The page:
SALT LAKE CITY — With government employees increasingly eager to use their personal smartphones and tablets at the office, state and local IT leaders across the country are grappling with how to be effective gatekeepers for their networks.
But responses to that dilemma have been across the board, IT execs said at a panel discussion at the National Association of State Chief Information Officers’ annual conference.
In North Carolina, State Chief Information Risk Officer Maria Thompson said she’s revamped the state’s “bring your own device” policy, putting in place a set of more restrictive, “back to basics” guidelines for employees hoping to bring their own devices for use at work.
“Just because you can connect it, doesn’t mean you should,” Thompson said. “If there’s a business need for it, that’s one thing. But if you don’t look at it from that standpoint, you’re going to have people bringing anything into the environment.”
In Minneapolis, Chief Information Officer Otto Doll is taking a different approach: The city put in place a BYOD policy several years ago and has expanded it to include everything from smartphones to tablets to smartwatches.
“We have a somewhat liberal policy on that because we feel the workforce in particular, and our constituents, are already there,” Doll said. “Our workforce is expecting it to be available to them and they want it in an ecosystem that they’re most comfortable with.”
Doll acknowledged that policy has “raised our risk profile” when it comes to security, but he believes the city’s staff is comfortable with the tradeoff.
“We know that we’re not Fort Knox, we’re not the NSA,” Doll said. “The majority of what we hold is open data.”
Specifically, he noted that Minneapolis already publishes a great deal of information on an open data portal, and Minnesota’s laws make a substantial amount of government data subject to open records requests. The city still has to protect sensitive law enforcement or health care data, but Doll said that he tends to favor convenience unless security is absolutely necessary.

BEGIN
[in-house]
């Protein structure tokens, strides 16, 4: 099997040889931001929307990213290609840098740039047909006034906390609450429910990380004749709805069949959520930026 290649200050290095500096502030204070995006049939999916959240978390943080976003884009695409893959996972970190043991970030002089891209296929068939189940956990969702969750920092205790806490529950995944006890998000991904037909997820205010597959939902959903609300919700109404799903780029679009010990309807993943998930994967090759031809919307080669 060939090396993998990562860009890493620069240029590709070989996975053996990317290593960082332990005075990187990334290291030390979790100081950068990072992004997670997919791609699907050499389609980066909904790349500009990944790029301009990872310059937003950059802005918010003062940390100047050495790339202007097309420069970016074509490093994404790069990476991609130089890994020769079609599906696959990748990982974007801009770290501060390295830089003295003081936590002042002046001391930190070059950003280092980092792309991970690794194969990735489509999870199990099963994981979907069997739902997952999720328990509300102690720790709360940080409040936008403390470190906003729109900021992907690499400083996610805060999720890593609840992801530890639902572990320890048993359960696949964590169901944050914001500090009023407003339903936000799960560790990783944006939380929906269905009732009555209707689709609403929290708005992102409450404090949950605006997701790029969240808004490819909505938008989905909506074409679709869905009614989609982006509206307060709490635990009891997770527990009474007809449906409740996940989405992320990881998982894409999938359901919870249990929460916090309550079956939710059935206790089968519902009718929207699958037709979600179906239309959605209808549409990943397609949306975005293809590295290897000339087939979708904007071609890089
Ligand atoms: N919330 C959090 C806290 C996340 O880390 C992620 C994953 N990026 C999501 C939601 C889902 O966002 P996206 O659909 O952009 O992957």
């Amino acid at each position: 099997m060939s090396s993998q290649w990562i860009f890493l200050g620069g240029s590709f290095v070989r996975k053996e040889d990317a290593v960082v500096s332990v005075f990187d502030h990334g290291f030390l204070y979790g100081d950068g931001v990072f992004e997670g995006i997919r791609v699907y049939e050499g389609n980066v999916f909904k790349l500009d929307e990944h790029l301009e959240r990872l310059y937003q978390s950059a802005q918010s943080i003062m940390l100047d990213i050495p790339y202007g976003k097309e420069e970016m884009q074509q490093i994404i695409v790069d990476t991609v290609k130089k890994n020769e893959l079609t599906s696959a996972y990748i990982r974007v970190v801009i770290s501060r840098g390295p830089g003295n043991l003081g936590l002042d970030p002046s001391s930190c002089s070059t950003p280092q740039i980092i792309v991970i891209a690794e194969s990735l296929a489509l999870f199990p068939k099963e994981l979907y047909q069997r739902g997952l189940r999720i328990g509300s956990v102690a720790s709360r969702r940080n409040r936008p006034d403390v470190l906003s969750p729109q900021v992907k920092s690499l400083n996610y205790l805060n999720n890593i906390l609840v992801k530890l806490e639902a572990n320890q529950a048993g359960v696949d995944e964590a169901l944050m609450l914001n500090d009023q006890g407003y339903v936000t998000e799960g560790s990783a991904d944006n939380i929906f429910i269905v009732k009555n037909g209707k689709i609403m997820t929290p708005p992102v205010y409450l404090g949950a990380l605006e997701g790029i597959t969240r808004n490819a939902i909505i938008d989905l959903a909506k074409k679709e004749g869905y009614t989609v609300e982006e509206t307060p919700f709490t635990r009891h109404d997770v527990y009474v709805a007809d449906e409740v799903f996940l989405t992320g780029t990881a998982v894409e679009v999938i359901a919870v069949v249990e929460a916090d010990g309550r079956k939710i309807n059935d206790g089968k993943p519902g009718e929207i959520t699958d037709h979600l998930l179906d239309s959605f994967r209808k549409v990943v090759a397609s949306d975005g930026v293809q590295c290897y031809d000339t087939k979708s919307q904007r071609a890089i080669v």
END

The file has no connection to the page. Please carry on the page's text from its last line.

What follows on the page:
“Our password complexity is stronger than most national banks in the United States. I’ve had council members come up to me and say, ‘What in the world are you doing asking for me to create that password of that complexity when my bank, where I have my money, doesn’t,’” Doll said. “The banks are weighing convenience versus security, and we’re doing the same thing. I really sense that we’re going to fall closer to where private industry is with a lot of this unless an organization demands very, very high levels of security.”
But Thompson argued that her role in a state government means that she has to think about the security of more than just North Carolina’s data.
“We’re all interconnected,” Thompson said. “In North Carolina, if I choose to take a less stringent stance on security, it could potentially affect neighboring states depending on how we’re connected. There’s also federal data running through our networks at any given time, so we have to make sure there’s a balance to that.”
That’s a large factor driving Thompson’s decision to enact the new BYOD policy, which she added will also incorporate the growing challenges presented by the Internet of Things.
“The initial rollout of that [policy] will be more restrictive until someone can identify that there’s a business need for a particular client or a tool, and then we’ll adjust as needed,” Thompson said.
At the same time, Thompson is also hoping to cut down on security worries by limiting the data that state agencies end up collecting. Thompson said she wants to see all North Carolina entities start thoroughly re-evaluating what kind of personal information they need to collect, so that people are better protected — even if her more stringent policy can’t guard against every vulnerability.
“We’re trying to ask, ‘Do you need that data?’” Thompson said. “A lot of people are collecting Social Security numbers just because they feel like they need to, and that’s not always the case.”